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Tommy Cook Poster

Biography

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Overview (2)

Born in Duluth, Minnesota, USA
Nickname Thomas Cook

Mini Bio (1)

Spry, curly-haired, dark-complexioned child actor Tommy Cook's most famous roles happened during his nascent career in serial adventures. He came on the feature film scene auspiciously in the role of young Indian boy Little Beaver alongside western good guy 'Don 'Red' Barry' in the Adventures of Red Ryder (1940), and followed that portraying Kimbu, the young jungle boy, alongside Frances Gifford's heroine Nyoka in Jungle Girl (1941).

Born in Duluth, Minnesota on July 5, 1930, Tommy's father was stricken with Bright's disease, a kidney ailment, which forced the family (which included a sister and grandmother) to seek warmer climate. In California, his mother inspired him toward theatrics and he gained entry at the Pasadena Playhouse where he stayed for seven years. Naturally talented, radio jobs soon cropped up for the youngster.

After appearing in a couple of short films for MGM and RKO, Tommy auditioned for and won the role of Little Beaver in the 12-chapter "Red Ryder" cliffhanger at Republic. He also played the role on radio. On screen Tommy had to learn to ride a horse bareback (star Don Berry also had to learn to ride). While these first two roles were prominent parts that could have insured youthful stardom, it didn't. Tommy continued in films in both highly visible and unbilled parts. The former included active roles in Good Luck, Mr. Yates (1943); Hi, Buddy (1943); as Kimba, the Leopard Boy in Tarzan and the Leopard Woman (1946) with Johnny Weissmuller and Brenda Joyce; a Filipino in American Guerrilla in the Philippines (1950) starring Tyrone Power; and played lead delinquents in the films The Vicious Years (1950), for which he won a Photoplay Award for "Outstanding Performance," and in the sub-par propaganda film Teen-Age Crime Wave (1955).

More or less typed in exotic parts, his characters' names were usually dead giveaways -- Paco, Salim, Ponca, Mario, Chito, Pablo, Little Elk and Keoga among them. His transition from child to adult actor was rocky and eventually his career dissipated. A brawny, good-looking man, his short stature may have figured into the problem.

Tommy's days as a standout junior tennis player on the Southern California circuit eventually led to an entirely new existence in mid-life as a respected organizer (emcee/producer/director) of celebrity gala/charity events. He also created stories that led to the feature films Rollercoaster (1977) and Players (1979), the latter a love story with his beloved tennis serving as a background. Tommy has two children.

- IMDb Mini Biography By: Gary Brumburgh / gr-home@pacbell.net

Spouse (1)

Elizabeth Saret (1985 - ?) (separated)

Trivia (11)

Portrayed Little Beaver on in the Republic film serial Adventures of Red Ryder (1940), then went on to recreate his role in Mutual Radio's "The Adventures of Red Ryder" (1942-1945). This led to his early typecasting in olive-skinned ethnic film roles as Africans, Indians, Italians, Hispanics, Arabians, etc.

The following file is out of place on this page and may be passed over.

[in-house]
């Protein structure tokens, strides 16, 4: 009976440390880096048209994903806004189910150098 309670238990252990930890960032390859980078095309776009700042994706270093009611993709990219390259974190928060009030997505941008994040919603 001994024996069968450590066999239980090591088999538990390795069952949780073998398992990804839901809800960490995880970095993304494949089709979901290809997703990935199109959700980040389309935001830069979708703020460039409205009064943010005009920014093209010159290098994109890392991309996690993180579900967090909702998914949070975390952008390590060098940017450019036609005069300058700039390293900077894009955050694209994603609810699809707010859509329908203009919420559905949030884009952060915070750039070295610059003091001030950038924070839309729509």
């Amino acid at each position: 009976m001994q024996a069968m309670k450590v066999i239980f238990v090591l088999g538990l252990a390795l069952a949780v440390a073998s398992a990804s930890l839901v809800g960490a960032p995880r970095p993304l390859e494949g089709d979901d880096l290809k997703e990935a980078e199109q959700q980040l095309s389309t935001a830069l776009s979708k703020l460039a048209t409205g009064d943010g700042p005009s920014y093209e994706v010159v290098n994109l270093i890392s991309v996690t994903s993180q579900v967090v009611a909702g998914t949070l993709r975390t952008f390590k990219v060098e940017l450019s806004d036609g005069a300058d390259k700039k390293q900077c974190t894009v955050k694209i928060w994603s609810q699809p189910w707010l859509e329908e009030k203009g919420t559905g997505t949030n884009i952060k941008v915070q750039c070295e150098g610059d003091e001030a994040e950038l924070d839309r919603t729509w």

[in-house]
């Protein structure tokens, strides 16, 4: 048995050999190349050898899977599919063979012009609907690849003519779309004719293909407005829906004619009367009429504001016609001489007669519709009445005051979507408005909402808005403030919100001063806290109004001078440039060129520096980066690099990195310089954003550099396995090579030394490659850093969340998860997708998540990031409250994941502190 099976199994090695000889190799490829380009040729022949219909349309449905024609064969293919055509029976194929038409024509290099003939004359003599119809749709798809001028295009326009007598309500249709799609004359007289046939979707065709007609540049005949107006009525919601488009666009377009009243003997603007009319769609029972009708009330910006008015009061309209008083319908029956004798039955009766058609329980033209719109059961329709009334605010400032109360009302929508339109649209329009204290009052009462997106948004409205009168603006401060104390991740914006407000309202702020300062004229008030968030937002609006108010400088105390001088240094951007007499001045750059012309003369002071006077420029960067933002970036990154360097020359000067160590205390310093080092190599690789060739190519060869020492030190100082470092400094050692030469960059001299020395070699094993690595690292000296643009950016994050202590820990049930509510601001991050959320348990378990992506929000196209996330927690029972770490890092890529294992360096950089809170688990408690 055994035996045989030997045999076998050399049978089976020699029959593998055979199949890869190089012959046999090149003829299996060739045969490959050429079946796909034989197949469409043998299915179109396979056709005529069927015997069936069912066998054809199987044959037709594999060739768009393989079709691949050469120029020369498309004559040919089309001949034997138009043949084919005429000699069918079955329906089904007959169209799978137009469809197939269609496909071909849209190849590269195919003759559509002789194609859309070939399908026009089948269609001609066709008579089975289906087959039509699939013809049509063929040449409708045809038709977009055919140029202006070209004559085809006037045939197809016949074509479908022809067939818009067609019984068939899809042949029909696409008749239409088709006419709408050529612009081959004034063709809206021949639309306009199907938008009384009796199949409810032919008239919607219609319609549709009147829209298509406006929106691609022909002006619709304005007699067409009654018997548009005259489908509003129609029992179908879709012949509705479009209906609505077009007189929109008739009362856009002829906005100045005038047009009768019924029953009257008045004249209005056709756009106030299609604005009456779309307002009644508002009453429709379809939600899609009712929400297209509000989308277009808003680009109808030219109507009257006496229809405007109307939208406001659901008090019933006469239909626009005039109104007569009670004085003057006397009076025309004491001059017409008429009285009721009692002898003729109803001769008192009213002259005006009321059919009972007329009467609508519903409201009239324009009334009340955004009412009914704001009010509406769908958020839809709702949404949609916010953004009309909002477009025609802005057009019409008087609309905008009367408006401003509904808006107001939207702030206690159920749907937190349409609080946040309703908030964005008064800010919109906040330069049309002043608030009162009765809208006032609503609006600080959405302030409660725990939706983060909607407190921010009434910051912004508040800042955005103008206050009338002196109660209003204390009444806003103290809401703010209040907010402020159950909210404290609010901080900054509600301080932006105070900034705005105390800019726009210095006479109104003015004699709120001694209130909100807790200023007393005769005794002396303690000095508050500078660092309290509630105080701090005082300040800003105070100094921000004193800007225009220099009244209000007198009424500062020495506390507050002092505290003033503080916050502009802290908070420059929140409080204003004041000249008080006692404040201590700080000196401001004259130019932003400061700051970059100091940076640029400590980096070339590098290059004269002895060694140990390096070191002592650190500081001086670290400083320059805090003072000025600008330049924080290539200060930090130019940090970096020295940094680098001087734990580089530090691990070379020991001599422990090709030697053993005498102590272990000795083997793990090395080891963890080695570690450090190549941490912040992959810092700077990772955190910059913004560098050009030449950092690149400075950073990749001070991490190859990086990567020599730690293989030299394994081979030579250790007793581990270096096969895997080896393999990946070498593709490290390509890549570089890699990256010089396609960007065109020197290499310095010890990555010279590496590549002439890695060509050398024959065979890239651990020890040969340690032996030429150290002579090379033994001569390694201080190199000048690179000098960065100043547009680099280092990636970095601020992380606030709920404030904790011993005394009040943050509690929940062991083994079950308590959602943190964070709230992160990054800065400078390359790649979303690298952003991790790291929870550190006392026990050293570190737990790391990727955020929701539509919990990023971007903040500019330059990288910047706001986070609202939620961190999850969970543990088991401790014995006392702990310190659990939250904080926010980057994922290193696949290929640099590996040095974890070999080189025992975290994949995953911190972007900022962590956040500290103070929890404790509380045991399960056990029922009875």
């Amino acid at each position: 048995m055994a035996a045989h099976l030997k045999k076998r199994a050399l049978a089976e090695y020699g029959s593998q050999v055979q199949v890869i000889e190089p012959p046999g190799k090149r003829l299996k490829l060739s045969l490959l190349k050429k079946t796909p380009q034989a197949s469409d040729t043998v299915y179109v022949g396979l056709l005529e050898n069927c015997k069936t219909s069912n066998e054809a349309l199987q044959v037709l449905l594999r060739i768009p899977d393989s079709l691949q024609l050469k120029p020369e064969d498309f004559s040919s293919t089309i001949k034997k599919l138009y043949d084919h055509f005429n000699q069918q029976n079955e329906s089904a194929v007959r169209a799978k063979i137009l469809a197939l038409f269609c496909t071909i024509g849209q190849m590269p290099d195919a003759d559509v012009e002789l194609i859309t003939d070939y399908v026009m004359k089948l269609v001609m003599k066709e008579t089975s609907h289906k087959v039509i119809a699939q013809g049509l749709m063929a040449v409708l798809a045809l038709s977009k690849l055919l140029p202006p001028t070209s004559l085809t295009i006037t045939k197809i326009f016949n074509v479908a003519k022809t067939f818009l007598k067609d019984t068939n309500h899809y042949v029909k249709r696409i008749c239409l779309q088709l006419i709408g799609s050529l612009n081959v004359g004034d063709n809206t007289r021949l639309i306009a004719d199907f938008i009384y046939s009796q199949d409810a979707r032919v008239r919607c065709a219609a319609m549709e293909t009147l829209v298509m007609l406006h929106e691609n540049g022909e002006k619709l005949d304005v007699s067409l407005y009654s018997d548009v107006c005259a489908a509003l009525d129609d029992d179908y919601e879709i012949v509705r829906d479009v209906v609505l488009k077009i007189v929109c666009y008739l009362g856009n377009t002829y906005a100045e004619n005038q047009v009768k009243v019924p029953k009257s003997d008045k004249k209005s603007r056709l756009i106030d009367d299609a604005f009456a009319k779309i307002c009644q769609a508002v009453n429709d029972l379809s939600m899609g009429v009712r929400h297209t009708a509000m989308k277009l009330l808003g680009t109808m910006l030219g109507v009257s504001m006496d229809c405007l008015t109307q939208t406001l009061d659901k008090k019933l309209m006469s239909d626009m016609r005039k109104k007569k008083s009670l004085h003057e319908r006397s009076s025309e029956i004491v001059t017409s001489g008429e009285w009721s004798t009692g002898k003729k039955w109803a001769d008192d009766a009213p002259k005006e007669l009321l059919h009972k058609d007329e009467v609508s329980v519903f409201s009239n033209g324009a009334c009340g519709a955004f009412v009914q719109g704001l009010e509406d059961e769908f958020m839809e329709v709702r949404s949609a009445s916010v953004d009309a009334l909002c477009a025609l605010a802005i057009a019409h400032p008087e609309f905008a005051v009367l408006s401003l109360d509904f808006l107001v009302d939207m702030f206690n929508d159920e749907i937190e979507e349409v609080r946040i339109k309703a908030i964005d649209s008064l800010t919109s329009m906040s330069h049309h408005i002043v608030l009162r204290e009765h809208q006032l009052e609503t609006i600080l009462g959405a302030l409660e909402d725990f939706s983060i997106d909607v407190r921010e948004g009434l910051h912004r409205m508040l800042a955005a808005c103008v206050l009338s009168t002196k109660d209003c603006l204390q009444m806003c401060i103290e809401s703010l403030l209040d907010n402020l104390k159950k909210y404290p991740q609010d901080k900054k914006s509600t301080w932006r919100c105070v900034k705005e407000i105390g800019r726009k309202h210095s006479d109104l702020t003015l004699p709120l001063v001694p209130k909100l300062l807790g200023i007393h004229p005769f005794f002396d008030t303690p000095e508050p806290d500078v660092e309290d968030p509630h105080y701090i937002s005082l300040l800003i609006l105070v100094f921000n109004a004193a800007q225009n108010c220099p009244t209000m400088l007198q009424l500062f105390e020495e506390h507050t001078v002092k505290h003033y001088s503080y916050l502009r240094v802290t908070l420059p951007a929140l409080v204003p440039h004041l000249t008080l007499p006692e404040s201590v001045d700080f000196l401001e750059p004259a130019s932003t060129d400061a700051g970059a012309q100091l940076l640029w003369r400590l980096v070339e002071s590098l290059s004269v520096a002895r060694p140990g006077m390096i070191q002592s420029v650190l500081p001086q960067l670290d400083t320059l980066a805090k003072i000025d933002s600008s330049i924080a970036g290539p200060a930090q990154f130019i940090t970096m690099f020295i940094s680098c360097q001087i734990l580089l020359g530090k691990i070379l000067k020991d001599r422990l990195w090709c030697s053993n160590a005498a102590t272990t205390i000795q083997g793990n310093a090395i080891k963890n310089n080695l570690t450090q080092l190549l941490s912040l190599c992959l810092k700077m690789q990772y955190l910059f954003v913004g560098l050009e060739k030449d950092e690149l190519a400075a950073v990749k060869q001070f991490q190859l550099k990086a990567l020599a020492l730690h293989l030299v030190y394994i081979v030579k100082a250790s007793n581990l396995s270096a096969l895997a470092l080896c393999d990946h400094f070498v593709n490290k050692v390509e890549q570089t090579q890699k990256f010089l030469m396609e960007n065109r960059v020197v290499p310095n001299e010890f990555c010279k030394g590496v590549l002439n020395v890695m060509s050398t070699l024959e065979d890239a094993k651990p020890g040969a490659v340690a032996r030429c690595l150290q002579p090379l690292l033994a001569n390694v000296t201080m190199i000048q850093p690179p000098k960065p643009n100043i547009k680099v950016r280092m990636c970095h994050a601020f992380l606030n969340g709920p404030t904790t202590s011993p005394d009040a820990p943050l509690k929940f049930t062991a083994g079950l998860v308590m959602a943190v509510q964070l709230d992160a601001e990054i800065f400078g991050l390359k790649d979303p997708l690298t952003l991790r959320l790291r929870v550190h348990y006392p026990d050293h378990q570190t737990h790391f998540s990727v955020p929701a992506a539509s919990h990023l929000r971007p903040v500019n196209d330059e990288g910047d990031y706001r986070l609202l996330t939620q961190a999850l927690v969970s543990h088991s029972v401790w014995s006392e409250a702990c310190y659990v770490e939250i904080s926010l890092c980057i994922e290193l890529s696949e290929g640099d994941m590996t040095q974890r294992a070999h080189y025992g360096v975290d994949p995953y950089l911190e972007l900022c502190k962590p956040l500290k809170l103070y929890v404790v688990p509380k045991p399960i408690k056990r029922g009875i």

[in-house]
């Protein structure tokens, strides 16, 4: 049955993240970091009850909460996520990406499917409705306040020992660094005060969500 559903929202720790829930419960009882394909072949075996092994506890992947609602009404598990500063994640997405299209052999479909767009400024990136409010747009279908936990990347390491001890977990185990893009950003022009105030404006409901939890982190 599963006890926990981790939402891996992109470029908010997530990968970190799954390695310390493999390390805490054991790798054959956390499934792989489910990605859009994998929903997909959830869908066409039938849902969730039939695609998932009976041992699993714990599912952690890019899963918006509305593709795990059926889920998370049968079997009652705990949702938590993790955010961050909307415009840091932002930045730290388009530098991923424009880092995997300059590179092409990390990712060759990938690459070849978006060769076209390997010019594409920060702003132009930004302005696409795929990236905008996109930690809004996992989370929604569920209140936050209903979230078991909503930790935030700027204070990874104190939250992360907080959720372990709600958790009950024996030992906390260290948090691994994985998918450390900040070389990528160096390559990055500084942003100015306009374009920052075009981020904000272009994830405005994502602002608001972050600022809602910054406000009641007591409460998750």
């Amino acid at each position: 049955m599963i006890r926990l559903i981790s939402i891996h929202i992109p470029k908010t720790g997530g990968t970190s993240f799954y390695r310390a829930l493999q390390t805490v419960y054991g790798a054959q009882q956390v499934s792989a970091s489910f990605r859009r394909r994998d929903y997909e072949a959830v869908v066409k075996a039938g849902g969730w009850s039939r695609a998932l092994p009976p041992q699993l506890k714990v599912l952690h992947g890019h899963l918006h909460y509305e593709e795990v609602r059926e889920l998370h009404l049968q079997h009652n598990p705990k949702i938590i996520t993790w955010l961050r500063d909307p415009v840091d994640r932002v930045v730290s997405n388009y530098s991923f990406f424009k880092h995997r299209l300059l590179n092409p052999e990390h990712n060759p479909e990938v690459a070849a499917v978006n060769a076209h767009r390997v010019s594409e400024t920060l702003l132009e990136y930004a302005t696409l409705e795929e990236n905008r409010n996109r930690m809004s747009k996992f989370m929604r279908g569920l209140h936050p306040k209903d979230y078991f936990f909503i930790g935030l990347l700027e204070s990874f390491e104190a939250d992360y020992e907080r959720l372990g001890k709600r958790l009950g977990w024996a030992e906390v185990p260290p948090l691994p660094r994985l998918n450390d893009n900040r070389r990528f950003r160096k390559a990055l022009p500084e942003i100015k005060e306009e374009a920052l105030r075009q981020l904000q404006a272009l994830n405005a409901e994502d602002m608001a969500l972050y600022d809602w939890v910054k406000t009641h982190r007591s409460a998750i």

Known for pulling pranks on film sets. While shooting American Guerrilla in the Philippines (1950) starring Tyrone Power, he played a big prank on co-star Micheline Presle. Calling her up at her Manila hotel, he disguised his voice as a foreign hotel manager and told her they were moving her to another hotel. Ms. Prelle packed up her belonging and waited for hours at the hotel lobby waiting for a driver to take her to her new lodgings.
Two of his very early films were actually shorts: Mutiny in the County (1940) for RKO, and an "Our Gang"-type comedy called The Greenie (1942) at MGM.
The five-year-old Tommy, along with his mother, grandmother and sister, were seriously injured in a car accident in Van Horn, Texas, while traveling from Minnesota to California. The other driver was intoxicated and the driver of Tommy's car fell asleep at the wheel. Tommy suffered facial injuries when he went through the windshield.
Has a son, Mikhael Thomas Cook and adopted daughter, Sara Jane, from Ecuador.
Was one of the leading junior tennis players in Southern Calfiornia at one time and often created/emceed/played tournaments for charity. Instigated the Bobby Riggs/Billie Jean King challenge before it was televised.
A TV series script he created for himself in the 1950's about cops who go undercover to infiltrate dangerous organizations later served as the basis of the Aaron Spelling series Mod Squad (1968).
Discovered at the age of 8 for radio by producer director Arch Oboler, who became his mentor. Tommy became a top child/adolescent radio star of the 1940s.
Lent his voice for several prominent Hanna-Barbera animated series in the late 1960s and early 1970s.
Created TV's "Celebrity Challenge of the Sexes" utilizing such stars as Bill Cosby, Farrah Fawcett, Charlton Heston, James Franciscus and Elke Sommer, among a tennis court full of others.
Won a Photoplay Award for "Outstanidng Performance of the Year" for his leading role in The Vicious Years (1950).

Personal Quotes (1)

Why did I not make the transition from child actor to adult actor? I still haven't figured that out! I can give excuses that I was too short and too tough-looking and that the parts wouldn't open up . . . but that's B.S. I just, for some reason, didn't.

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